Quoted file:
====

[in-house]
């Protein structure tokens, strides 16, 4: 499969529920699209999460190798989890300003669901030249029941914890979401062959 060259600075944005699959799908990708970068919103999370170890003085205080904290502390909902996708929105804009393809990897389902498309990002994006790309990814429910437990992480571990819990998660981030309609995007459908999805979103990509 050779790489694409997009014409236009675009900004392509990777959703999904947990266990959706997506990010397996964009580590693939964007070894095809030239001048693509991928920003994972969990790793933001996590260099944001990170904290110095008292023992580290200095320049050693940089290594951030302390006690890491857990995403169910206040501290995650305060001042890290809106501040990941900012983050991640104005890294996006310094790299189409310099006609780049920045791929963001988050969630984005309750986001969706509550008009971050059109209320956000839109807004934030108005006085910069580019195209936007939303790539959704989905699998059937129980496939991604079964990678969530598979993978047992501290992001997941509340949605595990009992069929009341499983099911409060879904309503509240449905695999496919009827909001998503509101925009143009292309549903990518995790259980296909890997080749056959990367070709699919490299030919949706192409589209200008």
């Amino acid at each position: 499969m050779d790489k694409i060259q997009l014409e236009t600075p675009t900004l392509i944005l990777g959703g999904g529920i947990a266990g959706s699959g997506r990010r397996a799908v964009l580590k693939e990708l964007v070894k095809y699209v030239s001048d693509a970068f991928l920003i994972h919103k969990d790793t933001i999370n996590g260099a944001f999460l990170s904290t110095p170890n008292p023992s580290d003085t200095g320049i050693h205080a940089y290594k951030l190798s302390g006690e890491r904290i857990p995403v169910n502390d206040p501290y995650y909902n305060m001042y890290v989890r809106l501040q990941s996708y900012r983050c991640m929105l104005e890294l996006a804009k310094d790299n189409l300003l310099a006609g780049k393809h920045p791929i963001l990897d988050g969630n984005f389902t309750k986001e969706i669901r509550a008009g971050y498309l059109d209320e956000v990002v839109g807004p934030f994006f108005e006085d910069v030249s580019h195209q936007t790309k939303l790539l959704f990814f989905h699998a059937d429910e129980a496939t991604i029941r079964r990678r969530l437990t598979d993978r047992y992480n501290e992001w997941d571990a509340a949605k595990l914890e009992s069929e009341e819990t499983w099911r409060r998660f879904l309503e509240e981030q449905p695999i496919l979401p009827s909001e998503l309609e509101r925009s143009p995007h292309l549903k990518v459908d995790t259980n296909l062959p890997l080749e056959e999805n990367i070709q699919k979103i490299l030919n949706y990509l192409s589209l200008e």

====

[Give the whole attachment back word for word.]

[in-house]
């Protein structure tokens, strides 16, 4: 499969529920699209999460190798989890300003669901030249029941914890979401062959 060259600075944005699959799908990708970068919103999370170890003085205080904290502390909902996708929105804009393809990897389902498309990002994006790309990814429910437990992480571990819990998660981030309609995007459908999805979103990509 050779790489694409997009014409236009675009900004392509990777959703999904947990266990959706997506990010397996964009580590693939964007070894095809030239001048693509991928920003994972969990790793933001996590260099944001990170904290110095008292023992580290200095320049050693940089290594951030302390006690890491857990995403169910206040501290995650305060001042890290809106501040990941900012983050991640104005890294996006310094790299189409310099006609780049920045791929963001988050969630984005309750986001969706509550008009971050059109209320956000839109807004934030108005006085910069580019195209936007939303790539959704989905699998059937129980496939991604079964990678969530598979993978047992501290992001997941509340949605595990009992069929009341499983099911409060879904309503509240449905695999496919009827909001998503509101925009143009292309549903990518995790259980296909890997080749056959990367070709699919490299030919949706192409589209200008």
């Amino acid at each position: 499969m050779d790489k694409i060259q997009l014409e236009t600075p675009t900004l392509i944005l990777g959703g999904g529920i947990a266990g959706s699959g997506r990010r397996a799908v964009l580590k693939e990708l964007v070894k095809y699209v030239s001048d693509a970068f991928l920003i994972h919103k969990d790793t933001i999370n996590g260099a944001f999460l990170s904290t110095p170890n008292p023992s580290d003085t200095g320049i050693h205080a940089y290594k951030l190798s302390g006690e890491r904290i857990p995403v169910n502390d206040p501290y995650y909902n305060m001042y890290v989890r809106l501040q990941s996708y900012r983050c991640m929105l104005e890294l996006a804009k310094d790299n189409l300003l310099a006609g780049k393809h920045p791929i963001l990897d988050g969630n984005f389902t309750k986001e969706i669901r509550a008009g971050y498309l059109d209320e956000v990002v839109g807004p934030f994006f108005e006085d910069v030249s580019h195209q936007t790309k939303l790539l959704f990814f989905h699998a059937d429910e129980a496939t991604i029941r079964r990678r969530l437990t598979d993978r047992y992480n501290e992001w997941d571990a509340a949605k595990l914890e009992s069929e009341e819990t499983w099911r409060r998660f879904l309503e509240e981030q449905p695999i496919l979401p009827s909001e998503l309609e509101r925009s143009p995007h292309l549903k990518v459908d995790t259980n296909l062959p890997l080749e056959e999805n990367i070709q699919k979103i490299l030919n949706y990509l192409s589209l200008e």